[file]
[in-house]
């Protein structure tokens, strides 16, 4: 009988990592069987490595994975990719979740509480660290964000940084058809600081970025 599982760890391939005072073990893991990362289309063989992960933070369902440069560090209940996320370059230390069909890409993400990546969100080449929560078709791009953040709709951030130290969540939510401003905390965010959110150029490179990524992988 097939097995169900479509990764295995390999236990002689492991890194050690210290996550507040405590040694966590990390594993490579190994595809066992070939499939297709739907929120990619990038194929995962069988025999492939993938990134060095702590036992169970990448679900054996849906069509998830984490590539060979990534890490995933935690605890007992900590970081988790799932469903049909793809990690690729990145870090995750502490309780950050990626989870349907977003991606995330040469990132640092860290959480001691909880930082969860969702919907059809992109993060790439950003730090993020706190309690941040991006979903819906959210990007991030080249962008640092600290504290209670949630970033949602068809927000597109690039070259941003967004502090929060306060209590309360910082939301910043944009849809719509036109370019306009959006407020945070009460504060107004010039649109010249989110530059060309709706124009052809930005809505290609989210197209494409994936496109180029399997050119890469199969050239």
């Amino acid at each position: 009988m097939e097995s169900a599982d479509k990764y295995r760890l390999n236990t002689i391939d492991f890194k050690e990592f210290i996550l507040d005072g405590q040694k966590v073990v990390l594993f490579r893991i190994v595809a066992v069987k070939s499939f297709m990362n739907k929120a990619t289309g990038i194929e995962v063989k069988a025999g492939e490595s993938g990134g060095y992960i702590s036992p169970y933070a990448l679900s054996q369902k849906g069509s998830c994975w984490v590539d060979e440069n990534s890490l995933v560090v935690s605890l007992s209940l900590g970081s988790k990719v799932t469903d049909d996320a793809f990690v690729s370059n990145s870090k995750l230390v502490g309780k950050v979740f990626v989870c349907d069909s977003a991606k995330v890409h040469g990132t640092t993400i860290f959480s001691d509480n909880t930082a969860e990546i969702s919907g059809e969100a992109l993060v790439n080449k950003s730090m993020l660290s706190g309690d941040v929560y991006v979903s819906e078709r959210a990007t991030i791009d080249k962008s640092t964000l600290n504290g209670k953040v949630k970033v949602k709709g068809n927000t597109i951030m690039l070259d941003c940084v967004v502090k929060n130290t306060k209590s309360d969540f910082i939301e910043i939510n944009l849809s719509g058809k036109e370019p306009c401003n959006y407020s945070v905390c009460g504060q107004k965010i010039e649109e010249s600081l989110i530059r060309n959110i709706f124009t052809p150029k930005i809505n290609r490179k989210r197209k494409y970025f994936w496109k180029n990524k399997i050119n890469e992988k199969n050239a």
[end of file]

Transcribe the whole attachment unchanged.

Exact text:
[in-house]
């Protein structure tokens, strides 16, 4: 009988990592069987490595994975990719979740509480660290964000940084058809600081970025 599982760890391939005072073990893991990362289309063989992960933070369902440069560090209940996320370059230390069909890409993400990546969100080449929560078709791009953040709709951030130290969540939510401003905390965010959110150029490179990524992988 097939097995169900479509990764295995390999236990002689492991890194050690210290996550507040405590040694966590990390594993490579190994595809066992070939499939297709739907929120990619990038194929995962069988025999492939993938990134060095702590036992169970990448679900054996849906069509998830984490590539060979990534890490995933935690605890007992900590970081988790799932469903049909793809990690690729990145870090995750502490309780950050990626989870349907977003991606995330040469990132640092860290959480001691909880930082969860969702919907059809992109993060790439950003730090993020706190309690941040991006979903819906959210990007991030080249962008640092600290504290209670949630970033949602068809927000597109690039070259941003967004502090929060306060209590309360910082939301910043944009849809719509036109370019306009959006407020945070009460504060107004010039649109010249989110530059060309709706124009052809930005809505290609989210197209494409994936496109180029399997050119890469199969050239």
């Amino acid at each position: 009988m097939e097995s169900a599982d479509k990764y295995r760890l390999n236990t002689i391939d492991f890194k050690e990592f210290i996550l507040d005072g405590q040694k966590v073990v990390l594993f490579r893991i190994v595809a066992v069987k070939s499939f297709m990362n739907k929120a990619t289309g990038i194929e995962v063989k069988a025999g492939e490595s993938g990134g060095y992960i702590s036992p169970y933070a990448l679900s054996q369902k849906g069509s998830c994975w984490v590539d060979e440069n990534s890490l995933v560090v935690s605890l007992s209940l900590g970081s988790k990719v799932t469903d049909d996320a793809f990690v690729s370059n990145s870090k995750l230390v502490g309780k950050v979740f990626v989870c349907d069909s977003a991606k995330v890409h040469g990132t640092t993400i860290f959480s001691d509480n909880t930082a969860e990546i969702s919907g059809e969100a992109l993060v790439n080449k950003s730090m993020l660290s706190g309690d941040v929560y991006v979903s819906e078709r959210a990007t991030i791009d080249k962008s640092t964000l600290n504290g209670k953040v949630k970033v949602k709709g068809n927000t597109i951030m690039l070259d941003c940084v967004v502090k929060n130290t306060k209590s309360d969540f910082i939301e910043i939510n944009l849809s719509g058809k036109e370019p306009c401003n959006y407020s945070v905390c009460g504060q107004k965010i010039e649109e010249s600081l989110i530059r060309n959110i709706f124009t052809p150029k930005i809505n290609r490179k989210r197209k494409y970025f994936w496109k180029n990524k399997i050119n890469e992988k199969n050239a």